introducing readers to writers since 1995

July 28, 2005

I Liked the Book, Though

by Ron Hogan

Like Sarah Weinman, I'm a bit ruffled by today's NYT profile of Laura Lippmann, but perhaps for slightly different reasons. The part that gets me is this:

"Ms. Lippman's book is one of several in recent years to probe the sometimes fraught nature of female friendships, particularly among adolescent girls, whose insidious ways of bullying each other are so distinct from the physical aggression of boys. The trend began with Mary Pipher's best-selling Reviving Ophelia: Saving the Selves of Adolescent Girls in 1994 and reached its apogee when Rosalind Wiseman's Queen Bees & Wannabes (2002) became the 2004 movie Mean Girls. But unlike those books, or this year's The Friend Who Got Away, an anthology of essays by well-known women writers, Ms. Lippman's entry is not segregated in the 'relationships' section of the bookstore. It is first and foremost a gripping mystery novel..."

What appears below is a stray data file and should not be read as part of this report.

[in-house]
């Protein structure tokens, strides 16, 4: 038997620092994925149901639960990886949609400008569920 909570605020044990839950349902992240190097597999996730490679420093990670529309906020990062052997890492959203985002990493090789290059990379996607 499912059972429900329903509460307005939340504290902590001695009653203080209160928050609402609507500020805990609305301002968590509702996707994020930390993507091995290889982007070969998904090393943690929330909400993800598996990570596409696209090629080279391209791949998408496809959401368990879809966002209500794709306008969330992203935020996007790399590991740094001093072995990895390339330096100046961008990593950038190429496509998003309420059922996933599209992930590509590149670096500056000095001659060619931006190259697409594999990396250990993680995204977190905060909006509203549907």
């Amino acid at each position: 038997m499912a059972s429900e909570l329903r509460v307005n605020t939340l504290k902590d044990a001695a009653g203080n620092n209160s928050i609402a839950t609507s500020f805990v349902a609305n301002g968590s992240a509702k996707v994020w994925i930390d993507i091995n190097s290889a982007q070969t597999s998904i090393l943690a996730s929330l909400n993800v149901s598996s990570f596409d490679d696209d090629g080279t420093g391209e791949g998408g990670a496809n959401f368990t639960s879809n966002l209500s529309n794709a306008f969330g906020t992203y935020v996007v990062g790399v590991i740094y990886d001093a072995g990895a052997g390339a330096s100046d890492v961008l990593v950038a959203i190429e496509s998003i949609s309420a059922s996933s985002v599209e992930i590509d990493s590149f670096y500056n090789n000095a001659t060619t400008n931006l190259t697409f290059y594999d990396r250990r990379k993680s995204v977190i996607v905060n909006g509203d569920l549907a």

• Three books (before Laura's) in eleven years is a trend? I mean, I know Michael Cader says three of anything is a trend in publishing, but there's gotta be a time limit.
  • Who's been stocking Pipher and Wiseman in "relationships" rather than, say, "parenting"? Which is just one of the fundamental differences between those two books and The Friend Who Got Away, in which many of the disintegrating friendships take place among adults.
  • Do bookstores ordinarily put fiction in non-fiction sections if they happen to be "about" a certain subject? I don't expect to find Gore Vidal on the history shelves, after all...

None of which detracts from the high readability of Laura's novel, To the Power of Three, though, and I'm glad to see she's getting some attention for it!

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